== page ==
Neonatal stroke is increasingly recognized, and risk factors have been identified. The placenta has been implicated as a potential contributor to neonatal stroke; however, pathology has not been previously described. This case series systematically evaluates prenatal, maternal, and neonatal risk factors and describes placental pathology in 12 cases of neonatal stroke.
We reviewed the Canadian Pediatric Ischemic Stroke Registry from 1992 to 2006, which consists of 186 neonatal stroke patients. Twelve patients with symptomatic cerebral arterial ischemic stroke or sinovenous thrombosis had their placenta available for pathologic examination. Clinical presentation; maternal, prenatal, and neonatal risk factors for stroke; and patient outcome were collected retrospectively from patient charts. Gross and microscopic placental pathology was described and classified into 4 pathologic categories.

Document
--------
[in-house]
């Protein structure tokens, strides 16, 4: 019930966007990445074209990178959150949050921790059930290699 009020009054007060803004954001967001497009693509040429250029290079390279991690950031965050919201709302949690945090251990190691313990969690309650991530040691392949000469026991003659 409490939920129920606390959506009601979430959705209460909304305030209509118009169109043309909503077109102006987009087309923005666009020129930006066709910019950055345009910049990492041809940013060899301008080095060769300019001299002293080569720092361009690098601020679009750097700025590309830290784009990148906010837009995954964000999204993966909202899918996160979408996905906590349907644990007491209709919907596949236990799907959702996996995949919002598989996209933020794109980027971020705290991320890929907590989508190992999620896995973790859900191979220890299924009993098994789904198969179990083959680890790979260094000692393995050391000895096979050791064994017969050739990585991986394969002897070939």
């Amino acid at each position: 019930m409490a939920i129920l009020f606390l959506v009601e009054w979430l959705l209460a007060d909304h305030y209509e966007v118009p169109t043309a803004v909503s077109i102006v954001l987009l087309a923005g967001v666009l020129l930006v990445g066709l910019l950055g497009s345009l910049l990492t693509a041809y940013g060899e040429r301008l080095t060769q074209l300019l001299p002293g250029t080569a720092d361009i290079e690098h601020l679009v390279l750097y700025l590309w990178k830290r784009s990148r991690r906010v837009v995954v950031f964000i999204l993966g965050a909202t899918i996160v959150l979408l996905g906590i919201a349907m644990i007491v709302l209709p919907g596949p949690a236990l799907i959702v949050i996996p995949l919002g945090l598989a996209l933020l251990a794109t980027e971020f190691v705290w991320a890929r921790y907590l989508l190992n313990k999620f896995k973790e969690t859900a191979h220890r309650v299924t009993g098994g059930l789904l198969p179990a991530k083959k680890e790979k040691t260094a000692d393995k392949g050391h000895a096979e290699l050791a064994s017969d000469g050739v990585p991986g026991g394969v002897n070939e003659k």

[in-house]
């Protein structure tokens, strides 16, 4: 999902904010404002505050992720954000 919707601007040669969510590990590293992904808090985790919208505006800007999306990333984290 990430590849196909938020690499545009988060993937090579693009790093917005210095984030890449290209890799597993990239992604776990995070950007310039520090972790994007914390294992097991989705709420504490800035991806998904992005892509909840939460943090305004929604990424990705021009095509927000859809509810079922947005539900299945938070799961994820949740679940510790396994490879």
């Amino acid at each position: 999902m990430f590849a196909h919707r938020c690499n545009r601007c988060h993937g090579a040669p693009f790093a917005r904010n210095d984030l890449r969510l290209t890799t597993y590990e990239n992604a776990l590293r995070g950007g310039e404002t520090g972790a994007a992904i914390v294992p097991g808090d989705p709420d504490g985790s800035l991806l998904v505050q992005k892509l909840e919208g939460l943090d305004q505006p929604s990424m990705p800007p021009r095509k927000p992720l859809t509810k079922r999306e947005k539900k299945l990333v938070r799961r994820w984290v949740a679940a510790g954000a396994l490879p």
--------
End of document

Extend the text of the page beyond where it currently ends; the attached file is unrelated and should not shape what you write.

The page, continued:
Of 12 patients studied, 10 patients were male, 5 patients had arterial ischemic stroke, and 7 patients had sinovenous thrombosis. Maternal risk factors were identified in 5 cases, prenatal risk factors in 10 cases, and neonatal risk factors in 10 cases. Placental lesions were present in 10 cases and were classified as thromboinflammatory process in 6 cases, sudden catastrophic event in 5 cases, decreased placental reserve in 3 cases, and stressful intrauterine environment in 2 cases.
This study reviews detailed placental pathology in a selected cohort of patients presenting near the time of delivery and correlates this with clinical presentation, outcome, and risk factors for neonatal stroke. Our results suggest that multiple risk factors are involved in neonatal stroke, and placental pathology may be a contributing factor. The implications of specific placental lesions remain to be determined with larger, case-controlled studies.